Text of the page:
What a large subject. What an important subject. What a difficult subject. What an universal subject. Just some thoughts of the hip.Dealing with dynasties, one can make two types of errors. Type 1 is being too strict on dynasties by excluding capable politicians and bringing in second class outsiders; Type 2 is being not strict enough by allowing incapable family members and exclude capable outsiders. A law so fine that it excludes both types of errors seems impossible, this means that one has to decide on what side he wants to err more. The chance to find another Ampatuan or GMA in a dynasty seems higher than finding them between outsiders and the chance to find another Robredo might be higher outside dynasties. Therefore I would tend to err strongly at the Type 2 side. An additional reason to err at that side is because of my strong believe that more of the same will result in more of the same and after 60 year the Philippines could do with some changes.Dynasties should only be defined by kinship. A full point for first degree, half point for second degree and so on. (kinship according cannon law) Weigh factors: x3 for national level senators, secretaries, president…, x2 for provincial level, governor, representatives…, x1 for local level executives and legislators. Concentration factor for legislators and/or executives in the same province x2. Dynasties could be definition today when the total number > 9, in 5 years > 6.But dynasties might be the wrong tree to bark at if you want to improve the democracy in a colony. The constitution should have talked about colonisers, being those who assure that all wealth flows to the “motherland”. Aren’t the 100 families eventually pulling all the triggers? Dynasties and money often go hand in hand. To have a chance to be elected, you have to spent a lot in the Philippines.(but it is a good investment, an average politician stealing 1,000 pesos from 1,000,000 people makes a billion – much easier than stealing 1,000,000 pesos from 1,000 rich people.) Shouldn’t the state subsidize political organizations and set limits for political campaigning as in most European countries?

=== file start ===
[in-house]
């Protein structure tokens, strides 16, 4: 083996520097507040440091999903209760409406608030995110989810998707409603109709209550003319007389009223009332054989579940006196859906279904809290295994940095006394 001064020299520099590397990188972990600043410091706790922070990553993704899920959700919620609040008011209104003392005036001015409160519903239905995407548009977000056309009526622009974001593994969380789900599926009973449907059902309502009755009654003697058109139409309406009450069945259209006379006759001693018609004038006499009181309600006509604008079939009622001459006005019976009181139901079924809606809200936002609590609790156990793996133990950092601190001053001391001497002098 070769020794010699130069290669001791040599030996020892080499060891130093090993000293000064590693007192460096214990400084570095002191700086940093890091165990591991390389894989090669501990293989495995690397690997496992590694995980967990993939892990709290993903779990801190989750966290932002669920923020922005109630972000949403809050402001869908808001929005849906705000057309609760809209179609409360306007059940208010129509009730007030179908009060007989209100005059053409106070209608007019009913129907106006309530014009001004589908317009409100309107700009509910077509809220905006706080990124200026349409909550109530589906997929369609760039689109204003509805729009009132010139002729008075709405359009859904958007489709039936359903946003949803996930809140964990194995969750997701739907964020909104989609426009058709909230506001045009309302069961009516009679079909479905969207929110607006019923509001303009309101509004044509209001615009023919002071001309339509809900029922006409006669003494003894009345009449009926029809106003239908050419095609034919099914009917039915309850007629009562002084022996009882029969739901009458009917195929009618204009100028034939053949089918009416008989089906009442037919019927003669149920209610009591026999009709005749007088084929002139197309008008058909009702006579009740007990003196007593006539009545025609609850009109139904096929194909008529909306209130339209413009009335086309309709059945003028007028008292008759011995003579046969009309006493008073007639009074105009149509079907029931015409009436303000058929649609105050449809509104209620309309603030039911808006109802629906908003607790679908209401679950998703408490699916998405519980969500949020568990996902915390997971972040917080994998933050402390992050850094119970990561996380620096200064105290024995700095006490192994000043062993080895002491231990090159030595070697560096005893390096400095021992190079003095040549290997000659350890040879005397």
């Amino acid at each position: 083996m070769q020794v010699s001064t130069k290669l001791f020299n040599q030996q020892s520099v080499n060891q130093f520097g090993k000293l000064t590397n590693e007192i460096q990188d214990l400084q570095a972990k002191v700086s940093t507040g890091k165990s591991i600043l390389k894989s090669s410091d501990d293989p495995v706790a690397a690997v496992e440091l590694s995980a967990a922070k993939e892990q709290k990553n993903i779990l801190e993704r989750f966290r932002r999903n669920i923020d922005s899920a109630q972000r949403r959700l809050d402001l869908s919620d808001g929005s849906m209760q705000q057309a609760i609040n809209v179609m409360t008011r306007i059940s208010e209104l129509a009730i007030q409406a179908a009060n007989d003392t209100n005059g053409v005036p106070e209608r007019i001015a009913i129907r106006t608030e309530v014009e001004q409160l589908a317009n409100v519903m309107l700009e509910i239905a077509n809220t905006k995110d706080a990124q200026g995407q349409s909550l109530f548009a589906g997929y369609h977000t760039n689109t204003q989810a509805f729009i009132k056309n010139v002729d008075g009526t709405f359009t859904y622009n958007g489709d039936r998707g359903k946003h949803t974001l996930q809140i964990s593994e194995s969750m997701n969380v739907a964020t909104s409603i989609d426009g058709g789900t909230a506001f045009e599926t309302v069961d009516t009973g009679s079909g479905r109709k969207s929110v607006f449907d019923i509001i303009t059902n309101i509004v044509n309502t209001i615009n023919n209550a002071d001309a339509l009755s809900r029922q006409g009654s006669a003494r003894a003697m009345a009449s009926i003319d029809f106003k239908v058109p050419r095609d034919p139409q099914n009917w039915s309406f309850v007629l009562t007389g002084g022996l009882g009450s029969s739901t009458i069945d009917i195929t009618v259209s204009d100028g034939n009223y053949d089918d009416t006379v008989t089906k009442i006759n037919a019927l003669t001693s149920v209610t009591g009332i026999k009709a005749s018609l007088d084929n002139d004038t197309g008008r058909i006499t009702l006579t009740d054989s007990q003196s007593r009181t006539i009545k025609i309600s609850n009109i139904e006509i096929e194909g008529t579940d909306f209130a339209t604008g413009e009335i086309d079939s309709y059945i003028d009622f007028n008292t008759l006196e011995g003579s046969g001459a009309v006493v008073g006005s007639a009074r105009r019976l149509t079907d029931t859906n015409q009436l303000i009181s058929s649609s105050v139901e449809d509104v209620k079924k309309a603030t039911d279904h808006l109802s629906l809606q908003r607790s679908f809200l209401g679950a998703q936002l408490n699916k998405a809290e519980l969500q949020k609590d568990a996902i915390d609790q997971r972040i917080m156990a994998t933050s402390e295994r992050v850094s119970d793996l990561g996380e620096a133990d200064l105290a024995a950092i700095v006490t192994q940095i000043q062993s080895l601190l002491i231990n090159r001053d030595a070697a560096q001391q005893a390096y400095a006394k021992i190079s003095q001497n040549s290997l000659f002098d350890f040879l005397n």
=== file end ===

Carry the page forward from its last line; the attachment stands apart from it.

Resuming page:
9. Anonymous says:

      "We the people" is sole ideal and practical solution.Qualified candidates are excluded because they lost the election, "We the people" was the cause of defeat.Compromise without basic right violation is difficult to achieve. Comelec function is to vet qualifications of candidates, supervise voter registration and conduct free and fair election. Comelec does not have business mandating or determining who falls under political dynasty. This is practical acknowledgement of Comelec limitations. Wishful thinking on Comelec is acceptable but realistically, it is what it is, ambitious dream.Am I against political dynasty? yes, with certain limitations. Is legislation the answer? Probably not, as long as basic individual right is curtailed.Johnny Lin

    10. Anonymous says:

      Closider close knit families.One family is well educated, rich and the other familes are middle class and poor. When problems arise everyone goes to the educated family for counsel and assistance. When financing is the problem, same solution, run to the rich educated family. The downtrodden does not have much choice to run to within the family. Only option is seek help outside the family but the repayment could be stiff compared to that from the family.Apply this scenario to a local town. Since there are many educated and wealthy families available to the people, they could run to anybody for help. There are different avenues so the people have many choices. The people must make the right choice even if the most powerful and wealthy dynasty offers more but requires heavy returns for gratitude. Bottom line: people making a free choice. Tough decision but that is the price of freedom!Johnny Lin

    11. Coco says: